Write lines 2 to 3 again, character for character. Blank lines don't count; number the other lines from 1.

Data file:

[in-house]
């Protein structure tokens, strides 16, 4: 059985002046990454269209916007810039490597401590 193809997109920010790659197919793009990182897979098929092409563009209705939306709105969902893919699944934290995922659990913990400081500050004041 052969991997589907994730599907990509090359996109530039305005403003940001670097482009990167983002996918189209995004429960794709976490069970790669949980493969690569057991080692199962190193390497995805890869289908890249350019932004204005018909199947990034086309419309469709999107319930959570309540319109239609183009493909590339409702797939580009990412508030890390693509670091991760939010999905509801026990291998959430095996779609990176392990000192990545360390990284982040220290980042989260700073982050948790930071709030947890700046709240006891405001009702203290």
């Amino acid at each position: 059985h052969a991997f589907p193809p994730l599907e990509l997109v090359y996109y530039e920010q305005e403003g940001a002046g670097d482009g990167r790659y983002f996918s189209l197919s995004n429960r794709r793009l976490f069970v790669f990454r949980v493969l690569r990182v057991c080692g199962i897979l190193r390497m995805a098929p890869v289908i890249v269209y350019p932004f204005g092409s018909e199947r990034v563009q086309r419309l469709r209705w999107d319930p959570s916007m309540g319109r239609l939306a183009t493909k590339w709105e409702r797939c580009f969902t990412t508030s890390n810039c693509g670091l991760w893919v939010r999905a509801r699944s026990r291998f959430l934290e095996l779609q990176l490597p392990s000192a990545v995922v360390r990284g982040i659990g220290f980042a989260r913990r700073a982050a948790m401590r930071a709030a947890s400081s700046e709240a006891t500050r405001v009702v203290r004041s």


């Protein structure tokens, strides 16, 4: 059985002046990454269209916007810039490597401590 193809997109920010790659197919793009990182897979098929092409563009209705939306709105969902893919699944934290995922659990913990400081500050004041 052969991997589907994730599907990509090359996109530039305005403003940001670097482009990167983002996918189209995004429960794709976490069970790669949980493969690569057991080692199962190193390497995805890869289908890249350019932004204005018909199947990034086309419309469709999107319930959570309540319109239609183009493909590339409702797939580009990412508030890390693509670091991760939010999905509801026990291998959430095996779609990176392990000192990545360390990284982040220290980042989260700073982050948790930071709030947890700046709240006891405001009702203290």
């Amino acid at each position: 059985h052969a991997f589907p193809p994730l599907e990509l997109v090359y996109y530039e920010q305005e403003g940001a002046g670097d482009g990167r790659y983002f996918s189209l197919s995004n429960r794709r793009l976490f069970v790669f990454r949980v493969l690569r990182v057991c080692g199962i897979l190193r390497m995805a098929p890869v289908i890249v269209y350019p932004f204005g092409s018909e199947r990034v563009q086309r419309l469709r209705w999107d319930p959570s916007m309540g319109r239609l939306a183009t493909k590339w709105e409702r797939c580009f969902t990412t508030s890390n810039c693509g670091l991760w893919v939010r999905a509801r699944s026990r291998f959430l934290e095996l779609q990176l490597p392990s000192a990545v995922v360390r990284g982040i659990g220290f980042a989260r913990r700073a982050a948790m401590r930071a709030a947890s400081s700046e709240a006891t500050r405001v009702v203290r004041s």